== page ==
Video on Kanban in Healthcare that You Need to See

Rick Bohan

My experience is that good definitions, descriptions, and case studies of effective kanban are hard to come by.  It’s the same with takt time…everybody knows the formal definition and is happy to repeat it but not many seem to want to go past that and give illustrations and examples that help instruct and enlighten.

So, I was particularly happy to stumble across this video about the use of kanban for ob/gyn supplies in a Sasketchewan hospital.  It’ all below the fold, so watch the video first, then read my thoughts on it.

OK, here’s the video.  It’s ten minutes long but it’ll be the best ten minutes you use today, I guarantee.

There’s a lot in that video, so let’s go over it.

Notice first that the whole system was designed by the people who actually use it.  Not a consultant or the hospital “lean champion”.  That’s not an indictment of such folks; it’s meant in the spirit of support.  Too often, consultants and lean champions are held accountable for figuring out and implementing lean tools in the organizations for which they are working.  That’s bogus.  Teachers can teach but, necessarily, the folks who are embedded in the work systems and processes must design and implement the changes to those systems and processes.  What if they just aren’t very interested in making the necessary changes?  Well, then nothing the consultant or “lean champion” can do is going to work.  Believe me, I speak from experience on this one.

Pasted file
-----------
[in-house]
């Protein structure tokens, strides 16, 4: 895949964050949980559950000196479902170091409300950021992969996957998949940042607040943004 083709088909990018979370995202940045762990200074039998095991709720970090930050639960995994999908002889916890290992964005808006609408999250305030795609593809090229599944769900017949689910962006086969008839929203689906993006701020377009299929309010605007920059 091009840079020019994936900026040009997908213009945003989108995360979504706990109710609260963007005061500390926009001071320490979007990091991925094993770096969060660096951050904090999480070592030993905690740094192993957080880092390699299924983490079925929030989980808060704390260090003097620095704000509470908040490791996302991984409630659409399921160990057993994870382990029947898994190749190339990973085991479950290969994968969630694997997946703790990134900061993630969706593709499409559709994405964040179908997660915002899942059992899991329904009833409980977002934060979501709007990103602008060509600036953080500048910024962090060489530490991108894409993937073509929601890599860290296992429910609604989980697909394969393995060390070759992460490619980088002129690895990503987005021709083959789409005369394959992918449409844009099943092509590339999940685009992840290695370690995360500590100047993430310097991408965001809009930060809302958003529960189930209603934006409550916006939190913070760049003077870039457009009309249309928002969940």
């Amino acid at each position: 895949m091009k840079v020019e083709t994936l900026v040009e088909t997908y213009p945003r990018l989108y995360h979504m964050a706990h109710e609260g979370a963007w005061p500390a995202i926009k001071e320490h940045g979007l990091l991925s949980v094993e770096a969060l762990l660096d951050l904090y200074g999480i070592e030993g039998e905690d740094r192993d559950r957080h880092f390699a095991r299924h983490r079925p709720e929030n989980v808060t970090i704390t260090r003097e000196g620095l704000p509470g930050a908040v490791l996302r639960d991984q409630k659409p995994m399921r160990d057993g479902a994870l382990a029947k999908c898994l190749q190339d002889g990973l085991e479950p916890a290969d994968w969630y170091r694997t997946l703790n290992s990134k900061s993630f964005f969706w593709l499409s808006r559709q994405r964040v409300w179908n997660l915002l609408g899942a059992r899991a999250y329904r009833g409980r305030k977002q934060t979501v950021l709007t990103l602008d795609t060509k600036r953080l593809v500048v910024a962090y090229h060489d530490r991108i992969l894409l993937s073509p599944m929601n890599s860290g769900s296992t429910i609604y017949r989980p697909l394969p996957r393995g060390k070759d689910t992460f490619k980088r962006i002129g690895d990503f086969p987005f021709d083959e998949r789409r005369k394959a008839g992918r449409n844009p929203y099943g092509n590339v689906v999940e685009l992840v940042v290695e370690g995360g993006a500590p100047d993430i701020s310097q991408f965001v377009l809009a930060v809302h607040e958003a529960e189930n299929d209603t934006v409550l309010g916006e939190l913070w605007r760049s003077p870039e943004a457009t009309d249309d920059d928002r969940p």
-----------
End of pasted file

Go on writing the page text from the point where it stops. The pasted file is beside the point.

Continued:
Second, notice that the team spent a week putting the basics in place, and still a good bit of ongoing tweaking, correcting, and improving has been necessary.  When it comes to implementing pull systems, there’s no such thing as getting it right the first time.  There’s no such thing as “plug and play” in any lean initiative.  It’s too complex and it represents too big a change from legacy approaches.  Just look at all the details the team at the hospital has had to consider.  The number of bins.  The colors of the bins.  The bar codes on the sides of the bins. The size and design of the racks.  The layout of the store room.  The quantities of each of the many materials in each kanban.  The development and documentation of new procedures.  The development of training.  And on and on.  It takes time and energy.  And we wonder why there is resistance to change at times.

Third, I’m always all about visual factory and the video makes clear the importance of those methods in the successful implementation of the kanban.  It’s not just the colored bins.  It’s the page hanging from the rack that lists everything on the rack.  It’s the “user friendly” training format.  It’s the layout of the room.  Even I tend to think of visual methods as being mostly about labels and lines on the floor.  As we see in the video, there’s a lot more to it than that.

All in all, we see that kanban works well but implementing it isn’t for sissies.  The team (as well as its sponsors) must commit to lots of work before implementation and lots of work after.


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